Union Pacific Railroad, transportation company chartered (1862) by Congress to build part of the nation's first transcontinental railroad line. Under terms of the Pacific Railroads Act, the Union Pacific was authorized to build a line westward from Omaha, Nebr., to the California-Nevada line, where it was to connect with the Central Pacific RR—which was to be built simultaneously from Sacramento, Calif. Each railroad company, after completion of an initial 40 mi (64 km) of track, was to be granted 6,400 acres (2,589 hectares) of public lands and a loan of from $16,000 to $48,000 for each mile of track laid. In 1864, Congress doubled the land grant, considerably eased the terms of government loans, and allowed the two railroad companies to borrow private capital. Also in 1864 and again in 1866 the Central Pacific was authorized to build eastward beyond the Nevada line.
In 1865 construction of the Union Pacific was begun from Omaha westward, and a long succession of harrowing construction problems, Indian troubles, and delays were encountered. Nevertheless, on May 10, 1869, the Union Pacific joined the Central Pacific, NW of Ogden, Utah, thus connecting the Missouri River and the Pacific Ocean by rail and completing the nation's first transcontinental railroad. The joining of the roads was marked in ceremony by the driving of a golden spike.
Construction of both roads involved tremendous profiteering, and in 1872 the scandal involving the Crédit Mobilier of America, an ephemeral holding company to which most of the Union Pacific's liquid assets had been transferred (1867), was unearthed. The fraud, combined with later mismanagement and overextensions, left the Union Pacific with heavy financial burdens, and in 1893 the company went into receivership. It was reincorporated (1897) as the Union Pacific RR Company in Utah, and under the management of Edward H. Harriman the railroad was expanded, vastly improved, and stabilized.
n 1901, Harriman added the Southern Pacific (see Southern Pacific Company) and the Central Pacific to his expanding railroad empire, and his spectacular attempt to control the Northern Pacific led to the formation of the Northern Securities Company, a huge rail monopoly that controlled transportation throughout the Northwest. Under pressure from President Theodore Roosevelt, the giant holding company was dissolved by the Supreme Court in 1904. Four years later the court ordered the Union Pacific RR Company to relinquish its control of the Southern Pacific, and in 1913 the separation was completed.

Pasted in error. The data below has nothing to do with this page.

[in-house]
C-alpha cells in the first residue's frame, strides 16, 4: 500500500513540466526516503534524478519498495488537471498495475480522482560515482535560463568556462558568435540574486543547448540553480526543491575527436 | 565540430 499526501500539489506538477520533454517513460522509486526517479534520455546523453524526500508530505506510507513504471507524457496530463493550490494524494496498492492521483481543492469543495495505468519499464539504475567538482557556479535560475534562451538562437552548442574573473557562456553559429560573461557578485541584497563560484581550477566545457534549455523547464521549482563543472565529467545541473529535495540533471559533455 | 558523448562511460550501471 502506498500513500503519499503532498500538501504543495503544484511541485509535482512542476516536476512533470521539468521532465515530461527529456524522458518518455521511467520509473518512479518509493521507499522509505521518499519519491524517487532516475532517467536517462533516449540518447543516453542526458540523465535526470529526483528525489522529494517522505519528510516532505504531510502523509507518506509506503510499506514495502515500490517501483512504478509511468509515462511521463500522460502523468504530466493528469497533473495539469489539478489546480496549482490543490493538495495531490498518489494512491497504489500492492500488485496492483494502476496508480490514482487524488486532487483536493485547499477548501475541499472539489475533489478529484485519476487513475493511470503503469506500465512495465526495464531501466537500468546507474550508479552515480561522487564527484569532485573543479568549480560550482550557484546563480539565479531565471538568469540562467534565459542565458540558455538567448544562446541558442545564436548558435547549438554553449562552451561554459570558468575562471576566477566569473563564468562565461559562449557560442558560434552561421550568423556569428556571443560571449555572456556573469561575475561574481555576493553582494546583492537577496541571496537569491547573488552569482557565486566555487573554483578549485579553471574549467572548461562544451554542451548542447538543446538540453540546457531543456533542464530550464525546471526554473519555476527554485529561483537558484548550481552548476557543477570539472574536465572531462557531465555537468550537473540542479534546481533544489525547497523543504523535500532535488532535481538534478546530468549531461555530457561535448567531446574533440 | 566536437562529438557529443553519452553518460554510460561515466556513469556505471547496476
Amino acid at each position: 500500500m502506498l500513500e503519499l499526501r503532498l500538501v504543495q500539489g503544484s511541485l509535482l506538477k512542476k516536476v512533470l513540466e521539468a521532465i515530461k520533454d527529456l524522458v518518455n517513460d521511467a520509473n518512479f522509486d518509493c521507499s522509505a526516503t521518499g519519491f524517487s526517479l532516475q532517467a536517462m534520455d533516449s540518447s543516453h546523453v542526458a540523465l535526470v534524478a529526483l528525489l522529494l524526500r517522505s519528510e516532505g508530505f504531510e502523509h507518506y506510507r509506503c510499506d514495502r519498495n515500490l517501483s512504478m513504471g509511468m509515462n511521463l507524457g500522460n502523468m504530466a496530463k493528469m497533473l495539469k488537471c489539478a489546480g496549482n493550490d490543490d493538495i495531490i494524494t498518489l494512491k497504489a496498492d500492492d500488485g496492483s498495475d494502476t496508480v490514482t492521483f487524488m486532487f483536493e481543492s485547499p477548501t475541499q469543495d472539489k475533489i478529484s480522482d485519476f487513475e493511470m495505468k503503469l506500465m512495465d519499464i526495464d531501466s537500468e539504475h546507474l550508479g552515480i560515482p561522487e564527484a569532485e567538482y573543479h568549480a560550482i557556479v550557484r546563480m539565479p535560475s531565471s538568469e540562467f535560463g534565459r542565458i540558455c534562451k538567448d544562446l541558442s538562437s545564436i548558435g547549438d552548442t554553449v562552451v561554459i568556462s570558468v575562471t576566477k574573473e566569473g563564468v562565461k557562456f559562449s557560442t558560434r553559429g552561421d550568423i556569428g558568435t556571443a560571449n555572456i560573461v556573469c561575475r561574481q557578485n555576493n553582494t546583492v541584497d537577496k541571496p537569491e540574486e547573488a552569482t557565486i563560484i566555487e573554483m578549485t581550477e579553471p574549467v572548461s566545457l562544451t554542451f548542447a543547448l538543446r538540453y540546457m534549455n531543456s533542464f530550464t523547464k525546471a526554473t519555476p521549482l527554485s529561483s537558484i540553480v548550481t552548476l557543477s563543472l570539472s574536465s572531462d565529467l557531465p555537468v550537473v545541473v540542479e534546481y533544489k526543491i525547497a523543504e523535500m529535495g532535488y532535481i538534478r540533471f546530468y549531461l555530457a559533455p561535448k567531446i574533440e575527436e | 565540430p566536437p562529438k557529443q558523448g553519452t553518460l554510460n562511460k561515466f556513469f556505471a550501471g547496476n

The Union Pacific also acquired large holdings in railroads in the East and later gained control over Western motor-coach lines. In 1936 the railroad initiated the development of Sun Valley, Idaho, into a popular winter resort. The Union Pacific acquired the Missouri Pacific and Western Pacific RRs in 1982 and M-K-T RR in 1988. In 1995 it agreed to purchase the Chicago and North Western RR, and it acquired the ailing Southern Pacific in 1996. By 1997 the much-expanded railroad was plagued by accidents, late arrivals, and congested rail lines; federal regulators intervened, allowing two competing railroads to share Union Pacific's tracks, to keep shipments moving (the track-sharing order was lifted in 1998). Today the railroad, with around 33,000 mi (53,000 km) of track in the West, Midwest, and Gulf Coast regions, is a subsidiary of the highly diversified Union Pacific Corporation; in 1999 the corporation split the railroad operation into three semiautonomous units (for the northern, southern, and western sections of the system).
See J. P. Davis, The Union Pacific Railway (1894, repr. 1973); G. M. Dodge, How We Built the Union Pacific Railway (1910, repr. 1966); N. Trottman, The History of the Union Pacific (1923); D. H. Bain, Empire Express: Building the First Transcontinental Railroad (1999); M. Klein, Union Pacific (3 vol., 2006–11).
The Columbia Electronic Encyclopedia, 6th ed. Copyright © 2012, Columbia University Press. All rights reserved.